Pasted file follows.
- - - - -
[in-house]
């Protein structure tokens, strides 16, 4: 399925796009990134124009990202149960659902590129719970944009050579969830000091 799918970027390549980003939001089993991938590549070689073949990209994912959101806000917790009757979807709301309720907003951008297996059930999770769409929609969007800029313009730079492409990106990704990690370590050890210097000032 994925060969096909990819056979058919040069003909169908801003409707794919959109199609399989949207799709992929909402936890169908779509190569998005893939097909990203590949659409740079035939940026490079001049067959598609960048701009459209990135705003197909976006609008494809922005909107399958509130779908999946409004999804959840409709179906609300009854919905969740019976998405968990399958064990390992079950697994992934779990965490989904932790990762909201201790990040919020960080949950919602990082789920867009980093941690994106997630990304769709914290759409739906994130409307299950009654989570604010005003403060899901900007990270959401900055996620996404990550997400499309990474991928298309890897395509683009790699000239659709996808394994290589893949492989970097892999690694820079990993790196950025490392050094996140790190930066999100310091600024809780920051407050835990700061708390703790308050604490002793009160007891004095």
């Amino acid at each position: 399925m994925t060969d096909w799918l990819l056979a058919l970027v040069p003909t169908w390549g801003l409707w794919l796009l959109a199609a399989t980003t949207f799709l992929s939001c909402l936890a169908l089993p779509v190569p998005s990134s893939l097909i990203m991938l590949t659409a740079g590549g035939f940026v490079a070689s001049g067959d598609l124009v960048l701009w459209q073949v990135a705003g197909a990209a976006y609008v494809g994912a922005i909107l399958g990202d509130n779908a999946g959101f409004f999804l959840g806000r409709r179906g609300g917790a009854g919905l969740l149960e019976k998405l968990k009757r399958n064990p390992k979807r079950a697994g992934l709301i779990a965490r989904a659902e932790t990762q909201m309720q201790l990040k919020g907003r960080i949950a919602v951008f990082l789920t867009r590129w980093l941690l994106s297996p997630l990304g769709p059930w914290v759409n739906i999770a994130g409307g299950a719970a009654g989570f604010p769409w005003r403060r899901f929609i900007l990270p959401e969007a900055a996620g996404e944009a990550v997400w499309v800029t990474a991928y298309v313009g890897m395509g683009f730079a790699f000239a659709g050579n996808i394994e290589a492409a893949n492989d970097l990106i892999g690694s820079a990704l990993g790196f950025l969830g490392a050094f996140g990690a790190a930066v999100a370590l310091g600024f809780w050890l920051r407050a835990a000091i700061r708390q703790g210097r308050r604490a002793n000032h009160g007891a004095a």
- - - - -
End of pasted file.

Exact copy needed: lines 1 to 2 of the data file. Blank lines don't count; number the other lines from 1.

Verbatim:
[in-house]
């Protein structure tokens, strides 16, 4: 399925796009990134124009990202149960659902590129719970944009050579969830000091 799918970027390549980003939001089993991938590549070689073949990209994912959101806000917790009757979807709301309720907003951008297996059930999770769409929609969007800029313009730079492409990106990704990690370590050890210097000032 994925060969096909990819056979058919040069003909169908801003409707794919959109199609399989949207799709992929909402936890169908779509190569998005893939097909990203590949659409740079035939940026490079001049067959598609960048701009459209990135705003197909976006609008494809922005909107399958509130779908999946409004999804959840409709179906609300009854919905969740019976998405968990399958064990390992079950697994992934779990965490989904932790990762909201201790990040919020960080949950919602990082789920867009980093941690994106997630990304769709914290759409739906994130409307299950009654989570604010005003403060899901900007990270959401900055996620996404990550997400499309990474991928298309890897395509683009790699000239659709996808394994290589893949492989970097892999690694820079990993790196950025490392050094996140790190930066999100310091600024809780920051407050835990700061708390703790308050604490002793009160007891004095």